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Sunday, 29 August 2010

Almighty dollar

Almighty dollar is an idiom often used to satirize an obsession for material wealth (the phrase implies that money is a kind of deity).
The beginning of the realisation that wealth can engender quasi-religious respect has been attributed to British writer Ben Johnson, who wrote in 1616:
"Whilst that for which all virtue now is sold,
And almost every vice, almightie gold"[1]
The "dollar" version of the phrase is commonly attributed to Washington Irving, who used it in the story "The Creole Village", which was first published in the 1837 edition of The Magnolia, a literary annual.[2][note 1]
"The almighty dollar, that great object of universal devotion throughout our land, seems to have no genuine devotees in these peculiar villages; and unless some of its missionaries penetrate there, and erect banking houses and other pious shrines, there is no knowing how long the inhabitants may remain in their present state of contented poverty."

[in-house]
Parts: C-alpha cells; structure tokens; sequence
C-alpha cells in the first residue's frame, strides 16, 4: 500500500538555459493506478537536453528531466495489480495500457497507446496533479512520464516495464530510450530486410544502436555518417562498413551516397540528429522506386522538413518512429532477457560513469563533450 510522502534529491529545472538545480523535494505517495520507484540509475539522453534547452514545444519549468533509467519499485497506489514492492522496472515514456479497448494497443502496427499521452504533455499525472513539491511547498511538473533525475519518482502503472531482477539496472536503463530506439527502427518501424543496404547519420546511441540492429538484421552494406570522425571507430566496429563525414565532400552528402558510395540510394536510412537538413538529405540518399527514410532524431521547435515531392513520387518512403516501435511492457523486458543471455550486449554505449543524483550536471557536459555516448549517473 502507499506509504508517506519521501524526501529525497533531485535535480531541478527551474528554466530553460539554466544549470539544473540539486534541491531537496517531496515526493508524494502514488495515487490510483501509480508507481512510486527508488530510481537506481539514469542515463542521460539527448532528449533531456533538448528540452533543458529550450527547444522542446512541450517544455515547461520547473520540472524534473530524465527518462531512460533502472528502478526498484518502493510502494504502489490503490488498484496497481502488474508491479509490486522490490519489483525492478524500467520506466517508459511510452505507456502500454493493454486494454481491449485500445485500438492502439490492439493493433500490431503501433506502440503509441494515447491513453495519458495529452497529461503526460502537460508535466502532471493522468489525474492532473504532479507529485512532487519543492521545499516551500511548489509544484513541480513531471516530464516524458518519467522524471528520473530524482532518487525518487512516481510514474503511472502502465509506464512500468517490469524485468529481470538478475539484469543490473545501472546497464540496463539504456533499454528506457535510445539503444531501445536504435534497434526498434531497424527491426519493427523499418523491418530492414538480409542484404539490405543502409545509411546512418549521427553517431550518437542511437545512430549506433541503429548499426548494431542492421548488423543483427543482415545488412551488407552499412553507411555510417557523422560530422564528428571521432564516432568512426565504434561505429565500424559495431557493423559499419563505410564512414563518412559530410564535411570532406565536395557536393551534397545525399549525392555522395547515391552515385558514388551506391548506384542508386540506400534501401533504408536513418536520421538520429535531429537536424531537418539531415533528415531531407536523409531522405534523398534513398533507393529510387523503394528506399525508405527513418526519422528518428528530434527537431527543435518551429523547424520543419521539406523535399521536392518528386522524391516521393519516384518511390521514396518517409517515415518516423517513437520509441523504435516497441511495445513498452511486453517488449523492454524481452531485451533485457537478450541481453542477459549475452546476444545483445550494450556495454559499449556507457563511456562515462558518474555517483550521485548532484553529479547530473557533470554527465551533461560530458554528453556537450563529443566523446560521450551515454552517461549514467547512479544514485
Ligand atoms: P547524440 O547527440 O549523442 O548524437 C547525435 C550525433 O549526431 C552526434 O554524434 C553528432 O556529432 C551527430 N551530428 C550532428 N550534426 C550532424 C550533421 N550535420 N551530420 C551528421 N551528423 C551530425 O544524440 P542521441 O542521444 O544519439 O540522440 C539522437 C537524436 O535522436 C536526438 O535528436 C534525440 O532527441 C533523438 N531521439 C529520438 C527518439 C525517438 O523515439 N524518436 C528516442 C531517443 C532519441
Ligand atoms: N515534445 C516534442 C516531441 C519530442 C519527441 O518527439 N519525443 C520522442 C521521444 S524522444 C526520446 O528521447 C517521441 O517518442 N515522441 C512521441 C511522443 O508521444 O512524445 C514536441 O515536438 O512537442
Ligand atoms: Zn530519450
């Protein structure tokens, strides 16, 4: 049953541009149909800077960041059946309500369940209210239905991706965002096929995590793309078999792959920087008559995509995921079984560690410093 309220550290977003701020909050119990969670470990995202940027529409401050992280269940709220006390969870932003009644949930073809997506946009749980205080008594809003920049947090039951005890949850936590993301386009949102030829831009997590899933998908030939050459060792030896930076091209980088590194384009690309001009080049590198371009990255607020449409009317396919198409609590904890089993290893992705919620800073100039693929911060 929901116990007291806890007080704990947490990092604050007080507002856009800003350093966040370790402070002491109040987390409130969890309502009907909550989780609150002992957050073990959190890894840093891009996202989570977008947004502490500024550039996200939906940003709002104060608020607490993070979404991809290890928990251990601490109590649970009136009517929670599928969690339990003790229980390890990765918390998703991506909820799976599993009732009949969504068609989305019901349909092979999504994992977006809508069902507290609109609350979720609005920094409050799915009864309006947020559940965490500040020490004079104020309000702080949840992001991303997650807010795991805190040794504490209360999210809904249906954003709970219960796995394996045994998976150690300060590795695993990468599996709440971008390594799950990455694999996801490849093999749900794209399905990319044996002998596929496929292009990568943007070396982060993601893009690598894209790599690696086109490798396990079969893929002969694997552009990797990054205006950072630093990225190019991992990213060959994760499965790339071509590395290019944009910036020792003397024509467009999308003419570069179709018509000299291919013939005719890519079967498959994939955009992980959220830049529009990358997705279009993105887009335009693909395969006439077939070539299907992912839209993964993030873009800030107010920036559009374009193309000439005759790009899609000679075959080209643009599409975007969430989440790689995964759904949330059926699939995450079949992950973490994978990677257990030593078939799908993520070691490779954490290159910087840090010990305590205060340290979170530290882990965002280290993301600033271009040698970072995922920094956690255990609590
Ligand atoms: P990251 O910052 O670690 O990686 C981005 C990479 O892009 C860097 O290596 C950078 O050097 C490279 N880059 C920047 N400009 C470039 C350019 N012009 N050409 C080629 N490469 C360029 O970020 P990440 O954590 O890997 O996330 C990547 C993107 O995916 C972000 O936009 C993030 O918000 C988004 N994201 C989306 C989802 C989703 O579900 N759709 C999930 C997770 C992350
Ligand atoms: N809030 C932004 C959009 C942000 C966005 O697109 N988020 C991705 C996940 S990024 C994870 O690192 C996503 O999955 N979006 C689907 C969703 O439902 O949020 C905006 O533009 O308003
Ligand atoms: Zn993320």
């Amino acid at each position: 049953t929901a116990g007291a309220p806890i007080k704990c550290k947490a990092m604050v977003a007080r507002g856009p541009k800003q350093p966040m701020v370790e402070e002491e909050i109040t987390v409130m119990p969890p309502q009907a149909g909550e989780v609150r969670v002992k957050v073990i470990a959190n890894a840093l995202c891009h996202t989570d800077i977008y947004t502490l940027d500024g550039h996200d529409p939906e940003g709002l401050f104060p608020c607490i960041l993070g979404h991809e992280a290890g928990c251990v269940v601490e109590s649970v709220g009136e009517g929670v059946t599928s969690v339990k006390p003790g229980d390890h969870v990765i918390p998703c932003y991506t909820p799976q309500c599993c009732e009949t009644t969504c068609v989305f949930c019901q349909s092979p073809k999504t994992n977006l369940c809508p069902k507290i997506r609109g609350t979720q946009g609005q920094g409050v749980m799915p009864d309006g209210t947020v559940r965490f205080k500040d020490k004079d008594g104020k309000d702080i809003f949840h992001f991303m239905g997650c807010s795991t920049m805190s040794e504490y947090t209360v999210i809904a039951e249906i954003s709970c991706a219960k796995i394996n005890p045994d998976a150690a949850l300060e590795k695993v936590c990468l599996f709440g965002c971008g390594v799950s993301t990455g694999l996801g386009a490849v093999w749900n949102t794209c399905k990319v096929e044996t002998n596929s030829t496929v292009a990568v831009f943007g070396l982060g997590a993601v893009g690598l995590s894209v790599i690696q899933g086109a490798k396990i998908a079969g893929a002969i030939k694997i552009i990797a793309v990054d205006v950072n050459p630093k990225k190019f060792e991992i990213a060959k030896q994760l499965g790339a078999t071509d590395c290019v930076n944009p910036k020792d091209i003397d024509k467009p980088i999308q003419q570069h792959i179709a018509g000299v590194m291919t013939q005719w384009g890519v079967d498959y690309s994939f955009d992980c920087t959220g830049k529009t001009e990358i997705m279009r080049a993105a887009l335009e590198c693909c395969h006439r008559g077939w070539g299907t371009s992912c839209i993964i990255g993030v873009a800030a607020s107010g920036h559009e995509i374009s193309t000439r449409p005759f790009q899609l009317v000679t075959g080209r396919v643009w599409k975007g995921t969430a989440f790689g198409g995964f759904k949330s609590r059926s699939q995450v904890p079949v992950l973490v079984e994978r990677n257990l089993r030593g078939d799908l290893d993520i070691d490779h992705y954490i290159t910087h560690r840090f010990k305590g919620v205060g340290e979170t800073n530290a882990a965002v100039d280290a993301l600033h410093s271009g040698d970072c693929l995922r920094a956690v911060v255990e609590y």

Edward Bulwer-Lytton is often credited with coining the related phrase "pursuit of the almighty dollar", which he used in his 1871 novel The Coming Race.[3] More obscure uses of the phrase can be found as far back as 1852.[4][5]
"The Almighty Dollar" is also the name of an Ozzy Osbourne song from the Black Rain album. The song argues that money and greed are destroying the planet by blinding people to problems such as global warming and pollution.
"Almighty Dollar" is also the name of a Devin The Dude song from the 2007 album Waitin' To Inhale. It is a lament both of a marijuana user's lack of money and the declining buying power of the U.S. dollar.